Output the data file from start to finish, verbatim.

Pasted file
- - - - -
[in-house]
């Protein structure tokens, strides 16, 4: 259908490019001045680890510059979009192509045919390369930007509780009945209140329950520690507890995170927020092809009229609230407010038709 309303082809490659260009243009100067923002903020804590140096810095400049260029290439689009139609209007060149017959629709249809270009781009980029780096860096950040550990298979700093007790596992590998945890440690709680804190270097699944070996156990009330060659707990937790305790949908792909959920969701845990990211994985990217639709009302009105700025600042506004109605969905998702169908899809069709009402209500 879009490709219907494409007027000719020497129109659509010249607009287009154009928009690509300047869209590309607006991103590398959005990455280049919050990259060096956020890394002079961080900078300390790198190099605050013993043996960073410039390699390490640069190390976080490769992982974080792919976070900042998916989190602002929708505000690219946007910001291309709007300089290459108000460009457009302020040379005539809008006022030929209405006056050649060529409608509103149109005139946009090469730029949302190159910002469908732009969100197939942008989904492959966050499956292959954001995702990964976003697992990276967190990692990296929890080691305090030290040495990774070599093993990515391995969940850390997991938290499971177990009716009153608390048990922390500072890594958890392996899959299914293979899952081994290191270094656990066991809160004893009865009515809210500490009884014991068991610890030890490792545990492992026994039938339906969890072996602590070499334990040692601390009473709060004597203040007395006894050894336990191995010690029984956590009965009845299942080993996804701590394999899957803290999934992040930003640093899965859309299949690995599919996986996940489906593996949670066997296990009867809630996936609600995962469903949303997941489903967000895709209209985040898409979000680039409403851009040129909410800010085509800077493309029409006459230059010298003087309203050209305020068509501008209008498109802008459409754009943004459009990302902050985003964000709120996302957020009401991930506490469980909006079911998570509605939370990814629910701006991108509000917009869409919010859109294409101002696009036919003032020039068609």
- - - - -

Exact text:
[in-house]
């Protein structure tokens, strides 16, 4: 259908490019001045680890510059979009192509045919390369930007509780009945209140329950520690507890995170927020092809009229609230407010038709 309303082809490659260009243009100067923002903020804590140096810095400049260029290439689009139609209007060149017959629709249809270009781009980029780096860096950040550990298979700093007790596992590998945890440690709680804190270097699944070996156990009330060659707990937790305790949908792909959920969701845990990211994985990217639709009302009105700025600042506004109605969905998702169908899809069709009402209500 879009490709219907494409007027000719020497129109659509010249607009287009154009928009690509300047869209590309607006991103590398959005990455280049919050990259060096956020890394002079961080900078300390790198190099605050013993043996960073410039390699390490640069190390976080490769992982974080792919976070900042998916989190602002929708505000690219946007910001291309709007300089290459108000460009457009302020040379005539809008006022030929209405006056050649060529409608509103149109005139946009090469730029949302190159910002469908732009969100197939942008989904492959966050499956292959954001995702990964976003697992990276967190990692990296929890080691305090030290040495990774070599093993990515391995969940850390997991938290499971177990009716009153608390048990922390500072890594958890392996899959299914293979899952081994290191270094656990066991809160004893009865009515809210500490009884014991068991610890030890490792545990492992026994039938339906969890072996602590070499334990040692601390009473709060004597203040007395006894050894336990191995010690029984956590009965009845299942080993996804701590394999899957803290999934992040930003640093899965859309299949690995599919996986996940489906593996949670066997296990009867809630996936609600995962469903949303997941489903967000895709209209985040898409979000680039409403851009040129909410800010085509800077493309029409006459230059010298003087309203050209305020068509501008209008498109802008459409754009943004459009990302902050985003964000709120996302957020009401991930506490469980909006079911998570509605939370990814629910701006991108509000917009869409919010859109294409101002696009036919003032020039068609």